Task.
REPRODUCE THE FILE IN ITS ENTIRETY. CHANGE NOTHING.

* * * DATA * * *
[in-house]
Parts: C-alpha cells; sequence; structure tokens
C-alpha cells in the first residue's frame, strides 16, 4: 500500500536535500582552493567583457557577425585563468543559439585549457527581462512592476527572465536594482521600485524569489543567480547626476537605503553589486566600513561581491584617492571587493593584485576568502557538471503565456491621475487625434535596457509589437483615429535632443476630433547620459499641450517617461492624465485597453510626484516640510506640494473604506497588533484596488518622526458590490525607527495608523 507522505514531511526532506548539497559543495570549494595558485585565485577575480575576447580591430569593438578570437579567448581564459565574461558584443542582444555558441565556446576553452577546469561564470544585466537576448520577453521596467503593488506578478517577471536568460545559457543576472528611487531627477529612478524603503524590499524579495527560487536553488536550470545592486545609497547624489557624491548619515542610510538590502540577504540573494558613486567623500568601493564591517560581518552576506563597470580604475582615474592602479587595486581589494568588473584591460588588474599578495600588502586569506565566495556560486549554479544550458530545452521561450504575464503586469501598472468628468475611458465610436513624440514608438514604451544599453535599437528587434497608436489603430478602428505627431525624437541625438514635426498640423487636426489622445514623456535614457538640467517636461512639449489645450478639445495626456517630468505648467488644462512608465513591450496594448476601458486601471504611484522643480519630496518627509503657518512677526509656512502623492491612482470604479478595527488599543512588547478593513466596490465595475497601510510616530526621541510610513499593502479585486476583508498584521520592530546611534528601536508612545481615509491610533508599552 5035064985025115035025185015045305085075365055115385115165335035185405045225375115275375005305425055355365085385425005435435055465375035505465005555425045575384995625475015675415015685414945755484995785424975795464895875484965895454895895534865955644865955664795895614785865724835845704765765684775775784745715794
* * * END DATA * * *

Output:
[in-house]
Parts: C-alpha cells; sequence; structure tokens
C-alpha cells in the first residue's frame, strides 16, 4: 500500500536535500582552493567583457557577425585563468543559439585549457527581462512592476527572465536594482521600485524569489543567480547626476537605503553589486566600513561581491584617492571587493593584485576568502557538471503565456491621475487625434535596457509589437483615429535632443476630433547620459499641450517617461492624465485597453510626484516640510506640494473604506497588533484596488518622526458590490525607527495608523 507522505514531511526532506548539497559543495570549494595558485585565485577575480575576447580591430569593438578570437579567448581564459565574461558584443542582444555558441565556446576553452577546469561564470544585466537576448520577453521596467503593488506578478517577471536568460545559457543576472528611487531627477529612478524603503524590499524579495527560487536553488536550470545592486545609497547624489557624491548619515542610510538590502540577504540573494558613486567623500568601493564591517560581518552576506563597470580604475582615474592602479587595486581589494568588473584591460588588474599578495600588502586569506565566495556560486549554479544550458530545452521561450504575464503586469501598472468628468475611458465610436513624440514608438514604451544599453535599437528587434497608436489603430478602428505627431525624437541625438514635426498640423487636426489622445514623456535614457538640467517636461512639449489645450478639445495626456517630468505648467488644462512608465513591450496594448476601458486601471504611484522643480519630496518627509503657518512677526509656512502623492491612482470604479478595527488599543512588547478593513466596490465595475497601510510616530526621541510610513499593502479585486476583508498584521520592530546611534528601536508612545481615509491610533508599552 5035064985025115035025185015045305085075365055115385115165335035185405045225375115275375005305425055355365085385425005435435055465375035505465005555425045575384995625475015675415015685414945755484995785424975795464895875484965895454895895534865955644865955664795895614785865724835845704765765684775775784745715794